All Aboard for some August Bank Holiday Slow Time

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Research shows people feel happier and more relaxed by Britain’s beautiful inland waterways* and with speed limits of just four miles per hour, canal boat holidays are often said to be ‘the fastest way to slow down’. 

So for anyone thinking of slowing right down over the August Bank Holiday, here’s a list of Drifters’ Top 7 August bank holiday boating breaks:

  1. Glide through the Peak District to Cheddleton and back – on a short break from Drifters’ Peak District narrowboat hire base at Etruria in Stoke on Trent, canal boat holiday-makers can travel into the Peak District along the beautiful Caldon Canal, reaching Cheddleton Flint Mill in around eight hours, passing through 12 locks and travelling just over 11 miles.  As the Caldon Canal leaves Stoke, it begins to pass through gently rolling hills and wooded areas, past old mills and then alongside the stunning River Churnet.  At Denford, boaters can take refreshment at the popular Hollybush Inn and at Consall Forge, the secluded Black Lion pub serves good food and real ales.
  2. Go star gazing in the Brecon Beacons – isolated from the main canal network, the beautiful Monmouth & Brecon Canal runs through the Brecon Beacons National Park, said to have some of some of the highest quality dark skies in the UK, perfect for star gazing.  Stretching 35 miles from Brecon to Cwmbran, this peaceful waterway, with very few locks, offers canal boat holiday-makers incredible mountain views and a series of villages with country pubs to enjoy along the way.   On a short break (three or four nights) from Drifters’ base at Goytre Wharf, near Abergavenny, boaters can cruise lock-free to Talybont-on-Usk and back, with excellent walking trails and eateries, the Canalside Café and the Star Inn.  
  3. Watch out for wildlife on the Ashby Canal – on a week’s holiday from Drifters’ canal boat hire base at Braunston, canal boat holiday-makers can travel to the pretty village of Snarestone and back, travelling a total of 47 miles, passing through eight locks and taking around 32 hours.  This largely rural route takes boaters up the North Oxford Canal to Rugby and on to Hawkesbury Junction to join the Coventry Canal.  Five miles later, the route transfers onto the peaceful lock-free Ashbury Canal, which winds gently through countryside for 22 miles.  From Carlton Bridge to Snarestone, the canal is designated a Site of Special Scientific Interest (SSSI), recognising the diversity of its plant, insect and animal life, including nine species of dragonfly, the water shrew, water vole and rare native white-clawed crayfish.  
  4. Drift through the prehistoric Vale of Pewsey to Hungerford – from our canal boat hire base on the Kennet & Avon Canal at Devizes, it takes around 20 hours, travelling 27 miles through 53 locks to reach the historic town of Hungerford, perfect for a week afloat.  Along the way, boaters travel up the spectacular flight of 16 locks in a row at Caen Hill and cruise through the beautiful Vale of Pewsey, passing close to prehistoric Avebury and along the edge of the ancient Savernake Forest.  Once at Hungerford, narrowboat holiday-makers can enjoy dining at a choice of pubs and browsing in dozens of antique shops. 
  5. Step back in time at the Black Country Museum – from Drifters’ Tardebigge canal boat hire base on the Worcester & Birmingham Canal near Bromsgrove, it’s an eight-hour, three-lock journey to moorings right outside the fascinating 26-acre open-air Black Country Living Museum.  Here visitors can meet costumed characters explaining what it was like to live and work in one of the world’s most heavily industrialised landscapes, explore period shops and homes, have a drink in the ‘Bottle & Glass Inn’, test their times tables in a 1912 school lesson, sample the Museum’s famous traditionally cooked 1930’s-style fish and chips, take a ride on a vintage tram or bus or take a trip ‘into the thick’ to experience life in an 1850’s coal mine.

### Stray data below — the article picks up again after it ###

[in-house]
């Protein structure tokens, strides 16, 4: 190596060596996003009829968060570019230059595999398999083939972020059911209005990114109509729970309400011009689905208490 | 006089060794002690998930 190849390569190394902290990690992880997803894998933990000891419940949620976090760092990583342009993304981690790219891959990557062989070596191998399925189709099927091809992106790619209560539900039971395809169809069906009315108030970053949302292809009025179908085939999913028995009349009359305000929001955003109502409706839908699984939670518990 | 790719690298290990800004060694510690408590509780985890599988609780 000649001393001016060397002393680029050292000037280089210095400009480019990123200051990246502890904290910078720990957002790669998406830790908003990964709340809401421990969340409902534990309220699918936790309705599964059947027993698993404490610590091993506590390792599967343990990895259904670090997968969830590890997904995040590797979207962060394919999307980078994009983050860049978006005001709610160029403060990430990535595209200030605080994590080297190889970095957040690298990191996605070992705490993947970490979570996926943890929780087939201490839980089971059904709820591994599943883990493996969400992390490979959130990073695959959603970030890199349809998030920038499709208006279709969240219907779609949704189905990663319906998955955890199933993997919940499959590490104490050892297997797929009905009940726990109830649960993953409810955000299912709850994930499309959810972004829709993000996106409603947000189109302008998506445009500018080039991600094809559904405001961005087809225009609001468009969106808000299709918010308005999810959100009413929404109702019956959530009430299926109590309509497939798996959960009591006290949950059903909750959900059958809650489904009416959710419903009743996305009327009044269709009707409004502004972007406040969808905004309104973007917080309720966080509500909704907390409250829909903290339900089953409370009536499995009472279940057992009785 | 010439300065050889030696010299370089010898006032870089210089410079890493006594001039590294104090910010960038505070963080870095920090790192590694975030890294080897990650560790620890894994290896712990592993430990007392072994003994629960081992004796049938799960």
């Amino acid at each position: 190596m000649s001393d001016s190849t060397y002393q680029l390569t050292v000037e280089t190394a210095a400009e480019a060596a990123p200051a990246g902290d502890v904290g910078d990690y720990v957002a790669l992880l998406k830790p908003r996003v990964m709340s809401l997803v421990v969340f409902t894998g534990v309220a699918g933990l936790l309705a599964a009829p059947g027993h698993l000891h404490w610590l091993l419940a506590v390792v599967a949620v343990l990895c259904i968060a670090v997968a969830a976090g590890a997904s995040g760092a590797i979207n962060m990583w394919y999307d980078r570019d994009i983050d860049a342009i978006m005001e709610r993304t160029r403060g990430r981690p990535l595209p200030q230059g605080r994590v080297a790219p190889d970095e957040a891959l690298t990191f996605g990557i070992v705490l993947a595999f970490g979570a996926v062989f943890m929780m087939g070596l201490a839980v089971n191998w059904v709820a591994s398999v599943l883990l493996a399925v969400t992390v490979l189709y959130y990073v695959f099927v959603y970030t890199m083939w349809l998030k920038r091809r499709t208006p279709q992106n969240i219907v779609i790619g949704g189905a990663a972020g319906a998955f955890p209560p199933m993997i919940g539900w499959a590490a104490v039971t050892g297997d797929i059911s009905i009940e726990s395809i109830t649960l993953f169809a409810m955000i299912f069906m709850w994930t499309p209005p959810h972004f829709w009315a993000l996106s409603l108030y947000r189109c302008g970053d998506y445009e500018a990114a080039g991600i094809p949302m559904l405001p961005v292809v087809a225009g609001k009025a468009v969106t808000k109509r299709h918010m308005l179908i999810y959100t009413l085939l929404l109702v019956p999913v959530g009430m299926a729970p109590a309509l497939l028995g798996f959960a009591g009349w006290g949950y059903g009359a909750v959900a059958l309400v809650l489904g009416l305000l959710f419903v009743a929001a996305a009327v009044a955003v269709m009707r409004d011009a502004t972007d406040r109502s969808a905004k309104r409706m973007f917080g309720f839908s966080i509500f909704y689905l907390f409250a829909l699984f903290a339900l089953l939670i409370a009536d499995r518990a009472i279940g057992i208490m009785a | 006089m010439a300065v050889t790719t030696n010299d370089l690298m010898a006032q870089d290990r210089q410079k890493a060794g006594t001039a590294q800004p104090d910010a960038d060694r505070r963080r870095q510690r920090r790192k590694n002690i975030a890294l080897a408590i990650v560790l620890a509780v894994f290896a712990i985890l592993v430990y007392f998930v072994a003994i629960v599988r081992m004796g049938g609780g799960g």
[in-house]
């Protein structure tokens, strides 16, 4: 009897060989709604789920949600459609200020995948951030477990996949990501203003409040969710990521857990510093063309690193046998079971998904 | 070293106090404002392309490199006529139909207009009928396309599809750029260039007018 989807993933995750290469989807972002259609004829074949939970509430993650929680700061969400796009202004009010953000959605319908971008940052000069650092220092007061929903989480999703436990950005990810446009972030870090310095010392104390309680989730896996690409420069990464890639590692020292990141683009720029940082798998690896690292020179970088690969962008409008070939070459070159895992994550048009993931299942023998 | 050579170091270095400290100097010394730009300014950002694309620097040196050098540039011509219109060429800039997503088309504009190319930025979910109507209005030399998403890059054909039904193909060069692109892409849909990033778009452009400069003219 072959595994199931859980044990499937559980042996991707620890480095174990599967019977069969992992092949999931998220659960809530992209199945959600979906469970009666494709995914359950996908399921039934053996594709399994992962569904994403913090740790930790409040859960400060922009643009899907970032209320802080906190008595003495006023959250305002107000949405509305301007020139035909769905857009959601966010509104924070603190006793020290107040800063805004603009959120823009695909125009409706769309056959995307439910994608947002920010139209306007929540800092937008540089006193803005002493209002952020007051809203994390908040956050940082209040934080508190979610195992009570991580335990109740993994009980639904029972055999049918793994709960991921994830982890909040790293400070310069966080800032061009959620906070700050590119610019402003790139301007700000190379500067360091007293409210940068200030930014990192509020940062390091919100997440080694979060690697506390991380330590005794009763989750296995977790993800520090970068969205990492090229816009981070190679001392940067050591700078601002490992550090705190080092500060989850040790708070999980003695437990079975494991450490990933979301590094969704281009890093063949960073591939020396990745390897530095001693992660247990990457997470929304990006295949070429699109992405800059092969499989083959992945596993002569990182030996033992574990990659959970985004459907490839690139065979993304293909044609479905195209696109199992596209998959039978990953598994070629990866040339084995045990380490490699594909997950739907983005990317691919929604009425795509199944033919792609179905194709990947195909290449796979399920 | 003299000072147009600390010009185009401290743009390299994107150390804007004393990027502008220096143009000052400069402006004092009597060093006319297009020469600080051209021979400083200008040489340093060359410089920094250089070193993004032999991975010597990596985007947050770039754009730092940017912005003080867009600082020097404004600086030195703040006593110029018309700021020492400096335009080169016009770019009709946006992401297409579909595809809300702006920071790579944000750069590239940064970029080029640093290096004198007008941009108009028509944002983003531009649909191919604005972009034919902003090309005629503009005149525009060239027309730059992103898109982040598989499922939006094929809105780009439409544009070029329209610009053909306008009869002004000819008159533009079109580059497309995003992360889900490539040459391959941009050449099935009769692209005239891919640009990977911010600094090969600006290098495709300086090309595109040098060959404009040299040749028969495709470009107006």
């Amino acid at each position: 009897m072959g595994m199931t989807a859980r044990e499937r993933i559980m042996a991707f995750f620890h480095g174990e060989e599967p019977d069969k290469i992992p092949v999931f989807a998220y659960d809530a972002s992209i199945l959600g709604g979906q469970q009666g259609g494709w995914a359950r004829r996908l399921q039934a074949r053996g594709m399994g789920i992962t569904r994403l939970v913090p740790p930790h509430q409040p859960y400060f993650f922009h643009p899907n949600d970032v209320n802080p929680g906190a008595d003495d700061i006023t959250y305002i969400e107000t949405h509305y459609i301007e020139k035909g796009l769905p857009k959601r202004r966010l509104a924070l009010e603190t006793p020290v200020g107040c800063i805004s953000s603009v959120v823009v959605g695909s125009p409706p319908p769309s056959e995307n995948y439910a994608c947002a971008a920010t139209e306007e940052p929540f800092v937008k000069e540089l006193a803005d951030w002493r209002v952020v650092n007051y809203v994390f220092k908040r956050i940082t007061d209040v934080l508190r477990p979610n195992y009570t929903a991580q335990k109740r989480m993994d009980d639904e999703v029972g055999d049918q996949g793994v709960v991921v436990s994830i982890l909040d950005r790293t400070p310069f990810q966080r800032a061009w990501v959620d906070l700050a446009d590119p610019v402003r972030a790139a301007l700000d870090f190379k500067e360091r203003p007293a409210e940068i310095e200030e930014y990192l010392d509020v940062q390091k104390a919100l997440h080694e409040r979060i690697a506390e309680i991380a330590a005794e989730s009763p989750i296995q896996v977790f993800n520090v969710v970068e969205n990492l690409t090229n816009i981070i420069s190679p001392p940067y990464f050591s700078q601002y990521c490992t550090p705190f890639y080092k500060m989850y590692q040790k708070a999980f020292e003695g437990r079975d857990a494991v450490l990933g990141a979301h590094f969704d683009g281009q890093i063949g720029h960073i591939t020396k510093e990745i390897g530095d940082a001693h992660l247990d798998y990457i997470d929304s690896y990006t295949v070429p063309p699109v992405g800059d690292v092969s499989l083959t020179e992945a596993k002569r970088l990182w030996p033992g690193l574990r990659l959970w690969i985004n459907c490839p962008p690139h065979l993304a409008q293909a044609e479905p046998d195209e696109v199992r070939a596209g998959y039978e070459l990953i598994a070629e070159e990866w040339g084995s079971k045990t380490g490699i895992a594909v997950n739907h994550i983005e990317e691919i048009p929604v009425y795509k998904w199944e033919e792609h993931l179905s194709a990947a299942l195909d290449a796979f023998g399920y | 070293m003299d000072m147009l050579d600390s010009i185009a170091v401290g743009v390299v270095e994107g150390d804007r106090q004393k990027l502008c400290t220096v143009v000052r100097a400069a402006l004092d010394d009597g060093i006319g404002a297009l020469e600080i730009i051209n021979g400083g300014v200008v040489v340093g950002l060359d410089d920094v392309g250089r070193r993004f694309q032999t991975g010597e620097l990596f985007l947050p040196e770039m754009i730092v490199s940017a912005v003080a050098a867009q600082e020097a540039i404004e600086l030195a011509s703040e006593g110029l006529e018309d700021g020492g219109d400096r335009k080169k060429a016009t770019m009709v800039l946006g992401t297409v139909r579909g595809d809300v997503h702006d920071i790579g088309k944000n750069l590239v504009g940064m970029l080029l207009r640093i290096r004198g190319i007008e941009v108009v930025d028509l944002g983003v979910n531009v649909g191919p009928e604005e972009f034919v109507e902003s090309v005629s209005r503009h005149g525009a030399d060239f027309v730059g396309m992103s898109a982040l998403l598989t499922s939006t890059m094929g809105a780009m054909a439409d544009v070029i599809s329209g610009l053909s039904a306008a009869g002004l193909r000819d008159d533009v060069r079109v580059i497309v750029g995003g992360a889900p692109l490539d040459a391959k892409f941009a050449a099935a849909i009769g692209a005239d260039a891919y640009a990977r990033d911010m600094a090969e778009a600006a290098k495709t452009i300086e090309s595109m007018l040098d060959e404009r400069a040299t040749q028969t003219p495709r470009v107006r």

6. Float across ‘The Stream in the Sky’ – from Drifters’ canal boat hire base at Trevor on the beautiful Llangollen Canal in North Wales, the awesome Pontcysyllte Aqueduct, which this year celebrates 10 years of World Heritage Status, is just a five minute cruise away.  Standing at over 125ft high above the Dee Valley, this incredible 1,000ft long structure consists of a cast iron trough supported on iron arched ribs, carried on 19 enormous hollow pillars.  With not even a hand rail on the south side of the aqueduct to obscure the stunning views of the valley below, canal boaters literally feel like they are floating above the earth.  After crossing the Aqueduct, boaters can cruise on to Ellesmere, also known as ‘The Shropshire Lake District’, with a choice of canalside pubs to enjoy along the way. 
  7. Cruise to Todmorden for some stunning Pennine scenery – on a short break (three or four nights) from Drifters’ base at Sowerby Bridge, canal boat holiday-makers can travel along the Rochdale Canal to Todmorden, a journey which takes around eight hours, travelling 10 miles and passing through 17 locks.  This historic town offers visitors fine Victorian architecture, plenty of pubs and restaurants, and a busy market.  Along the way, boaters pass through the beautiful Calder Valley village of Mytholmroyd, the birthplace of Ted Hughes, and the old mill town of Hebden Bridge, nestled in a fork in the hills, with a series of scenic waymarked walks and an amazing variety of shops, cafes, restaurants and pubs. 

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